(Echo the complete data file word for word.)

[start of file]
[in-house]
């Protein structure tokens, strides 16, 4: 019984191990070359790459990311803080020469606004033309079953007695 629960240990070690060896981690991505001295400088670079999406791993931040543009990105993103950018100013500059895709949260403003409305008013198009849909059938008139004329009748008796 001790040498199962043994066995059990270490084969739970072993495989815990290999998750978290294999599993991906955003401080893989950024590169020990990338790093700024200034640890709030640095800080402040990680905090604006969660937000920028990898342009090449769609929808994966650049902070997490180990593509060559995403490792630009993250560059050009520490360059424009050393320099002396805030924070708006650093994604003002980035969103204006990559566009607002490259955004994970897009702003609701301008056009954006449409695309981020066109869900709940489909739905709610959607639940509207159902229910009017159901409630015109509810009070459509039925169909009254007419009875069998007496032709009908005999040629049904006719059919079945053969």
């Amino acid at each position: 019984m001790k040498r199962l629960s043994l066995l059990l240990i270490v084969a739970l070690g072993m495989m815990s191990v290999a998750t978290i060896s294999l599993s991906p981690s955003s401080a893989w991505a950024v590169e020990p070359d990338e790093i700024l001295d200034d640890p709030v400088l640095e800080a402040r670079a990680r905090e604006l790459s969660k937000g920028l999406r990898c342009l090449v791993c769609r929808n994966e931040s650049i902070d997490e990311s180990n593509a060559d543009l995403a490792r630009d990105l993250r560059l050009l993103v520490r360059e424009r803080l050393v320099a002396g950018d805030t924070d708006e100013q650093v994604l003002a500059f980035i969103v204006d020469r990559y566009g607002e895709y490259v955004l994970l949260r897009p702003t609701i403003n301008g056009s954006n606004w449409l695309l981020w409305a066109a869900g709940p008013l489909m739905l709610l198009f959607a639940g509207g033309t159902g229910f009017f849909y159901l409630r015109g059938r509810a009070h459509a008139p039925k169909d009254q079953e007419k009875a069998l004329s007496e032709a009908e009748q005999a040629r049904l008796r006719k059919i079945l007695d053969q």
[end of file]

[in-house]
């Protein structure tokens, strides 16, 4: 019984191990070359790459990311803080020469606004033309079953007695 629960240990070690060896981690991505001295400088670079999406791993931040543009990105993103950018100013500059895709949260403003409305008013198009849909059938008139004329009748008796 001790040498199962043994066995059990270490084969739970072993495989815990290999998750978290294999599993991906955003401080893989950024590169020990990338790093700024200034640890709030640095800080402040990680905090604006969660937000920028990898342009090449769609929808994966650049902070997490180990593509060559995403490792630009993250560059050009520490360059424009050393320099002396805030924070708006650093994604003002980035969103204006990559566009607002490259955004994970897009702003609701301008056009954006449409695309981020066109869900709940489909739905709610959607639940509207159902229910009017159901409630015109509810009070459509039925169909009254007419009875069998007496032709009908005999040629049904006719059919079945053969």
């Amino acid at each position: 019984m001790k040498r199962l629960s043994l066995l059990l240990i270490v084969a739970l070690g072993m495989m815990s191990v290999a998750t978290i060896s294999l599993s991906p981690s955003s401080a893989w991505a950024v590169e020990p070359d990338e790093i700024l001295d200034d640890p709030v400088l640095e800080a402040r670079a990680r905090e604006l790459s969660k937000g920028l999406r990898c342009l090449v791993c769609r929808n994966e931040s650049i902070d997490e990311s180990n593509a060559d543009l995403a490792r630009d990105l993250r560059l050009l993103v520490r360059e424009r803080l050393v320099a002396g950018d805030t924070d708006e100013q650093v994604l003002a500059f980035i969103v204006d020469r990559y566009g607002e895709y490259v955004l994970l949260r897009p702003t609701i403003n301008g056009s954006n606004w449409l695309l981020w409305a066109a869900g709940p008013l489909m739905l709610l198009f959607a639940g509207g033309t159902g229910f009017f849909y159901l409630r015109g059938r509810a009070h459509a008139p039925k169909d009254q079953e007419k009875a069998l004329s007496e032709a009908e009748q005999a040629r049904l008796r006719k059919i079945l007695d053969q």